The new Jinx character sports a shirt that I suspected says her name: Jinx. Google Translate reports "Jinx" when set to Detect Language. But when I set it to Arabic, it says "Jenx". When set to Hindi it says "Junks".

I don't know Arabic, but the middle symbol doesn't match any I could find. Using Google translate to Arabic on the text “Jinx” displays "نحس".

What language is this written and does it indeed say "Jinx"?

I've included a zoomed in version of the text and a screencap of her:

text jinx
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    The language is called "Hindi," but you might have meant Urdu since that's written in this script, whereas Hindi is not. Commented Jan 15, 2023 at 23:18

2 Answers 2


I'm afraid the changeable nature of Arabic letters lead the other answer to look for a translation, where this is actually a transliteration, i.e. the Arabic spelling that would be pronounced (roughly) the same.

The text on the shirt is a transliteration of "Jinx". The characters here are:

ج ن ك س

which, from right to left, are J N K S. If you're curious, the J and the K change shape significantly when joined up here, and the N gets reduced significantly, to just a short upstroke and a dot.

If you want to play around with this, set Google translate to Arabic->English, and choose the 'marhaban' entry method, where English letters are mapped to Arabic. That's how I got the above characters, entering "j n k s", spaces included. If you leave out the spaces you get


which is what is written on the t-shirt.

As vowels in Arabic are frequently not written, but rely on the reader's familiarity with the language to tell them which vowels to use, it's possible an Arabic reader would read this as "janks", or "junks", or maybe accurately as "jinks" - I'm still at the point where I wouldn't be able tell.

And while it is possible to add "harakat", which look like smaller decorations around the main word, to make the vowel explicit, it's not usually done (e.g. in newspapers), and would make it look less cool, which is the whole point of wearing a t-shirt with your name in Arabic on it in the first place.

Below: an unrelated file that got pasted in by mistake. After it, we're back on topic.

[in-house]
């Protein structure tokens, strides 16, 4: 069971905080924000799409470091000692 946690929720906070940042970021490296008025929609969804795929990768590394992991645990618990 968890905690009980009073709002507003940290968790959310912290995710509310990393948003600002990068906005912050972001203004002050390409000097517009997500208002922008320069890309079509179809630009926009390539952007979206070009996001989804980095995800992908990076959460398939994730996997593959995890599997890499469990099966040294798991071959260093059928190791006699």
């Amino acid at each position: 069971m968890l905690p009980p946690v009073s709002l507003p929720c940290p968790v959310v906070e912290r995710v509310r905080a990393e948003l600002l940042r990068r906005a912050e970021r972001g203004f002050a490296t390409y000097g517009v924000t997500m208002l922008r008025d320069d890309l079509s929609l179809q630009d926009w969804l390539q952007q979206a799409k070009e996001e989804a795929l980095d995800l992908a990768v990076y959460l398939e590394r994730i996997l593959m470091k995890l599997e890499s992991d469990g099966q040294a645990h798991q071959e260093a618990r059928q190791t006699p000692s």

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    @JamesRisner - I mean, with respect to the word "attempting", I'm pretty sure that is how you would write it in Arabic. Even though not seeing the vowel written makes it look incomplete to my English eyes, you just don't write them in Arabic. It's kind of like how even though non-English speakers might mispronounce an English word by putting the accent on the wrong syllable, we still don't put the accent mark on words when we write them.
    – JonathanZ
    Commented Jan 15, 2023 at 17:53
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    @JamesRisner Yeah, as mentioned in both answers, Arabic doesn't really have vowel letters. If anything, the way to show that the vowel should be "i" would be to put an extra dot below the first letter, but native Arabic speakers often don't bother with the vowel diacritics at all because they know what vowels are needed where. Commented Jan 15, 2023 at 17:56
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    To cement my reputation as a pedant, an "i" would be represented with a "kasrah", which, at least when printed, appears as a small down-sloping dash underneath the letter. When handwritten it maybe could look just like a dot, though.
    – JonathanZ
    Commented Jan 16, 2023 at 2:53
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    This is mostly right, except the nuqta (single dot), one of the subset of diacritics formally known as iʻjām, is not the only thing that indicates a nūn: the vertical line directly below it does too.
    – Prometheus
    Commented Jan 16, 2023 at 19:52
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    @Prometheus - Edited to fix that. Honestly, I so quickly launch into "counting dots" mode, and it takes me so long to distinguish b/y/n/t/th, that I tend to forget about the upstroke that starts it all off.
    – JonathanZ
    Commented Jan 16, 2023 at 20:04

These are Arameic letters. They look like arabic and hebrew. The meaning is indeed something like jinx (from right to left). Arameic is also a great language of the Bible, Jesus also spoke Arameic. The Arameic people are still living in Europe, Syria, Israel, Lebanon and other places.

  • 2
    Hi, welcome to Movies & TV. Can you provide a link or an image to support this?
    – DavidW
    Commented Mar 25, 2023 at 22:04
  • There's a link if it helps
    – OldPadawan
    Commented Mar 26, 2023 at 6:29

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